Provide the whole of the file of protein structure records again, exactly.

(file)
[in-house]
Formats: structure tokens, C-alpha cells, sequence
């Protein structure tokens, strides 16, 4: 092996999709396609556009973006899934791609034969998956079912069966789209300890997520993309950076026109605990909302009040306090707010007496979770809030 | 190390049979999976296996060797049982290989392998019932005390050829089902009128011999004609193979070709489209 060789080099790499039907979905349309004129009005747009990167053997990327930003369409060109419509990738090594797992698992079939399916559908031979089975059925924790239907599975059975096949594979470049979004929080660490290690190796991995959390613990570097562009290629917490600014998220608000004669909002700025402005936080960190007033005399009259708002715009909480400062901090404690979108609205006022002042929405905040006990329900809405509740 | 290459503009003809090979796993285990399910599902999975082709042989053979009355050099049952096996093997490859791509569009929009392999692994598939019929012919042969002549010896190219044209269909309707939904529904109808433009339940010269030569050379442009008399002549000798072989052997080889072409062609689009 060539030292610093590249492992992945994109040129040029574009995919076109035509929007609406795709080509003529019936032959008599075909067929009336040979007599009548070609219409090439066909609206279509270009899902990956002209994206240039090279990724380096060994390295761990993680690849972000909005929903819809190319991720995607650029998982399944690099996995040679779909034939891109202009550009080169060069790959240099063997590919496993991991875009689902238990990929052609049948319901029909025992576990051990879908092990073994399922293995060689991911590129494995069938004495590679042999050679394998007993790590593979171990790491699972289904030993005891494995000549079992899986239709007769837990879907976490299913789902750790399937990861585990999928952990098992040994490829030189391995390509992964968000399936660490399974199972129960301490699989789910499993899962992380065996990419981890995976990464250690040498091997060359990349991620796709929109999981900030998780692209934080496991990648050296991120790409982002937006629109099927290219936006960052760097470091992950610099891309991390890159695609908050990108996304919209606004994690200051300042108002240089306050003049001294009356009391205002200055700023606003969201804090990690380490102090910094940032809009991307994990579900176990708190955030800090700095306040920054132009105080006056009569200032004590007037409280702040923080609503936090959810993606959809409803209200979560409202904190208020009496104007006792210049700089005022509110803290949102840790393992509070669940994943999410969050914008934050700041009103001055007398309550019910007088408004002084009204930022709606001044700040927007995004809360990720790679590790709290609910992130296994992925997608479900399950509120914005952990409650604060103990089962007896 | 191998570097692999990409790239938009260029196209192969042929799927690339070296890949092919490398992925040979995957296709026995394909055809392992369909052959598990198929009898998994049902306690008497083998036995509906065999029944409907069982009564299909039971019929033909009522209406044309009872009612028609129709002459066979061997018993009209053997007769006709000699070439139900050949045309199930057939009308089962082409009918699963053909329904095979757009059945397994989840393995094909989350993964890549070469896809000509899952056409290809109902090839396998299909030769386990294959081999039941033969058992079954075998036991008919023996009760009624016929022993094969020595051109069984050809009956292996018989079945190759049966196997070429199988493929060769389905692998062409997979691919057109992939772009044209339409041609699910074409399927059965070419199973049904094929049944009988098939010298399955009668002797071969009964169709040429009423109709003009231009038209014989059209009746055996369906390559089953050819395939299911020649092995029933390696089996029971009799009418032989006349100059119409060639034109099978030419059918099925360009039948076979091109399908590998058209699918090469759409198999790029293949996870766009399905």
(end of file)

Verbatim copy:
[in-house]
Formats: structure tokens, C-alpha cells, sequence
């Protein structure tokens, strides 16, 4: 092996999709396609556009973006899934791609034969998956079912069966789209300890997520993309950076026109605990909302009040306090707010007496979770809030 | 190390049979999976296996060797049982290989392998019932005390050829089902009128011999004609193979070709489209 060789080099790499039907979905349309004129009005747009990167053997990327930003369409060109419509990738090594797992698992079939399916559908031979089975059925924790239907599975059975096949594979470049979004929080660490290690190796991995959390613990570097562009290629917490600014998220608000004669909002700025402005936080960190007033005399009259708002715009909480400062901090404690979108609205006022002042929405905040006990329900809405509740 | 290459503009003809090979796993285990399910599902999975082709042989053979009355050099049952096996093997490859791509569009929009392999692994598939019929012919042969002549010896190219044209269909309707939904529904109808433009339940010269030569050379442009008399002549000798072989052997080889072409062609689009 060539030292610093590249492992992945994109040129040029574009995919076109035509929007609406795709080509003529019936032959008599075909067929009336040979007599009548070609219409090439066909609206279509270009899902990956002209994206240039090279990724380096060994390295761990993680690849972000909005929903819809190319991720995607650029998982399944690099996995040679779909034939891109202009550009080169060069790959240099063997590919496993991991875009689902238990990929052609049948319901029909025992576990051990879908092990073994399922293995060689991911590129494995069938004495590679042999050679394998007993790590593979171990790491699972289904030993005891494995000549079992899986239709007769837990879907976490299913789902750790399937990861585990999928952990098992040994490829030189391995390509992964968000399936660490399974199972129960301490699989789910499993899962992380065996990419981890995976990464250690040498091997060359990349991620796709929109999981900030998780692209934080496991990648050296991120790409982002937006629109099927290219936006960052760097470091992950610099891309991390890159695609908050990108996304919209606004994690200051300042108002240089306050003049001294009356009391205002200055700023606003969201804090990690380490102090910094940032809009991307994990579900176990708190955030800090700095306040920054132009105080006056009569200032004590007037409280702040923080609503936090959810993606959809409803209200979560409202904190208020009496104007006792210049700089005022509110803290949102840790393992509070669940994943999410969050914008934050700041009103001055007398309550019910007088408004002084009204930022709606001044700040927007995004809360990720790679590790709290609910992130296994992925997608479900399950509120914005952990409650604060103990089962007896 | 191998570097692999990409790239938009260029196209192969042929799927690339070296890949092919490398992925040979995957296709026995394909055809392992369909052959598990198929009898998994049902306690008497083998036995509906065999029944409907069982009564299909039971019929033909009522209406044309009872009612028609129709002459066979061997018993009209053997007769006709000699070439139900050949045309199930057939009308089962082409009918699963053909329904095979757009059945397994989840393995094909989350993964890549070469896809000509899952056409290809109902090839396998299909030769386990294959081999039941033969058992079954075998036991008919023996009760009624016929022993094969020595051109069984050809009956292996018989079945190759049966196997070429199988493929060769389905692998062409997979691919057109992939772009044209339409041609699910074409399927059965070419199973049904094929049944009988098939010298399955009668002797071969009964169709040429009423109709003009231009038209014989059209009746055996369906390559089953050819395939299911020649092995029933390696089996029971009799009418032989006349100059119409060639034109099978030419059918099925360009039948076979091109399908590998058209699918090469759409198999790029293949996870766009399905």